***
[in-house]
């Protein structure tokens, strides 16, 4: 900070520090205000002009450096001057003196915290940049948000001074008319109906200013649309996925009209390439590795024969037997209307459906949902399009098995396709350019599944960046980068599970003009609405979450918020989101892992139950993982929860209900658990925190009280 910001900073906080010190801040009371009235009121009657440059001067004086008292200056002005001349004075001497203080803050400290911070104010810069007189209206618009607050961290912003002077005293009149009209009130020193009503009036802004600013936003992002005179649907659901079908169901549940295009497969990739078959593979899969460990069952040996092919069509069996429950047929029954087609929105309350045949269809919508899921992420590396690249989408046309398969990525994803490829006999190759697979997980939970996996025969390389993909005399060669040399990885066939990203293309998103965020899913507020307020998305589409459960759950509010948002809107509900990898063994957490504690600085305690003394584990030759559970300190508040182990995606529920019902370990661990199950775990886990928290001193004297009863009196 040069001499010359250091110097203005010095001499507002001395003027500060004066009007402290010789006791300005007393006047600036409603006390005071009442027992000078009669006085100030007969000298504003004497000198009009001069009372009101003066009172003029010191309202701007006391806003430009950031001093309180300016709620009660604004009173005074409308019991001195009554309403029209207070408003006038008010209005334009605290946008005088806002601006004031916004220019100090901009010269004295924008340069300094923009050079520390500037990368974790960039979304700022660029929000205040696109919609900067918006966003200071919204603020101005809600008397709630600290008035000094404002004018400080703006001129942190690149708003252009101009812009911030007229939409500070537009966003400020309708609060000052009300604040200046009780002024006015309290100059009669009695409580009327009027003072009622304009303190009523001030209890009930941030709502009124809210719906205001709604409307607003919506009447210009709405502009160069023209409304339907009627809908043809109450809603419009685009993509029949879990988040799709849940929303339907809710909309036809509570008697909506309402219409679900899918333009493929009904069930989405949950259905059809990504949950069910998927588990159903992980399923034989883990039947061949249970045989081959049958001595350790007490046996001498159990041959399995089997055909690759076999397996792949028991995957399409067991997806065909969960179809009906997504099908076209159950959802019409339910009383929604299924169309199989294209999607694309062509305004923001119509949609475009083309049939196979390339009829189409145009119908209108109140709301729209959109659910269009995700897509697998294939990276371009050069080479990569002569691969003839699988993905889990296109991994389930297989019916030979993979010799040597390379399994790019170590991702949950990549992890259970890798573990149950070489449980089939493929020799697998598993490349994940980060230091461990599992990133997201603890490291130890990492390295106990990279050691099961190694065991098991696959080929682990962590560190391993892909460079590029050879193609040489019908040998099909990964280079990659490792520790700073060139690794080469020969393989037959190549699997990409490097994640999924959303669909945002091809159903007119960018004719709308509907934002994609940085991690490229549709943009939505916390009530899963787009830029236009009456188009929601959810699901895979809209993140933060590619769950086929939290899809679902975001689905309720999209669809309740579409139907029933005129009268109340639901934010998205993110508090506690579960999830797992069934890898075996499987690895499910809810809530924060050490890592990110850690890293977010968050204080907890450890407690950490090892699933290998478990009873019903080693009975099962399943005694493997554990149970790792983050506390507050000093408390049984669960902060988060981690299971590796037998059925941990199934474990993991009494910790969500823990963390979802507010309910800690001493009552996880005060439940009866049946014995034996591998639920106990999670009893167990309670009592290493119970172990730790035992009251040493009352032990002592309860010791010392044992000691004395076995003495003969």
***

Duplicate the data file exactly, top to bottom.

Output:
[in-house]
């Protein structure tokens, strides 16, 4: 900070520090205000002009450096001057003196915290940049948000001074008319109906200013649309996925009209390439590795024969037997209307459906949902399009098995396709350019599944960046980068599970003009609405979450918020989101892992139950993982929860209900658990925190009280 910001900073906080010190801040009371009235009121009657440059001067004086008292200056002005001349004075001497203080803050400290911070104010810069007189209206618009607050961290912003002077005293009149009209009130020193009503009036802004600013936003992002005179649907659901079908169901549940295009497969990739078959593979899969460990069952040996092919069509069996429950047929029954087609929105309350045949269809919508899921992420590396690249989408046309398969990525994803490829006999190759697979997980939970996996025969390389993909005399060669040399990885066939990203293309998103965020899913507020307020998305589409459960759950509010948002809107509900990898063994957490504690600085305690003394584990030759559970300190508040182990995606529920019902370990661990199950775990886990928290001193004297009863009196 040069001499010359250091110097203005010095001499507002001395003027500060004066009007402290010789006791300005007393006047600036409603006390005071009442027992000078009669006085100030007969000298504003004497000198009009001069009372009101003066009172003029010191309202701007006391806003430009950031001093309180300016709620009660604004009173005074409308019991001195009554309403029209207070408003006038008010209005334009605290946008005088806002601006004031916004220019100090901009010269004295924008340069300094923009050079520390500037990368974790960039979304700022660029929000205040696109919609900067918006966003200071919204603020101005809600008397709630600290008035000094404002004018400080703006001129942190690149708003252009101009812009911030007229939409500070537009966003400020309708609060000052009300604040200046009780002024006015309290100059009669009695409580009327009027003072009622304009303190009523001030209890009930941030709502009124809210719906205001709604409307607003919506009447210009709405502009160069023209409304339907009627809908043809109450809603419009685009993509029949879990988040799709849940929303339907809710909309036809509570008697909506309402219409679900899918333009493929009904069930989405949950259905059809990504949950069910998927588990159903992980399923034989883990039947061949249970045989081959049958001595350790007490046996001498159990041959399995089997055909690759076999397996792949028991995957399409067991997806065909969960179809009906997504099908076209159950959802019409339910009383929604299924169309199989294209999607694309062509305004923001119509949609475009083309049939196979390339009829189409145009119908209108109140709301729209959109659910269009995700897509697998294939990276371009050069080479990569002569691969003839699988993905889990296109991994389930297989019916030979993979010799040597390379399994790019170590991702949950990549992890259970890798573990149950070489449980089939493929020799697998598993490349994940980060230091461990599992990133997201603890490291130890990492390295106990990279050691099961190694065991098991696959080929682990962590560190391993892909460079590029050879193609040489019908040998099909990964280079990659490792520790700073060139690794080469020969393989037959190549699997990409490097994640999924959303669909945002091809159903007119960018004719709308509907934002994609940085991690490229549709943009939505916390009530899963787009830029236009009456188009929601959810699901895979809209993140933060590619769950086929939290899809679902975001689905309720999209669809309740579409139907029933005129009268109340639901934010998205993110508090506690579960999830797992069934890898075996499987690895499910809810809530924060050490890592990110850690890293977010968050204080907890450890407690950490090892699933290998478990009873019903080693009975099962399943005694493997554990149970790792983050506390507050000093408390049984669960902060988060981690299971590796037998059925941990199934474990993991009494910790969500823990963390979802507010309910800690001493009552996880005060439940009866049946014995034996591998639920106990999670009893167990309670009592290493119970172990730790035992009251040493009352032990002592309860010791010392044992000691004395076995003495003969």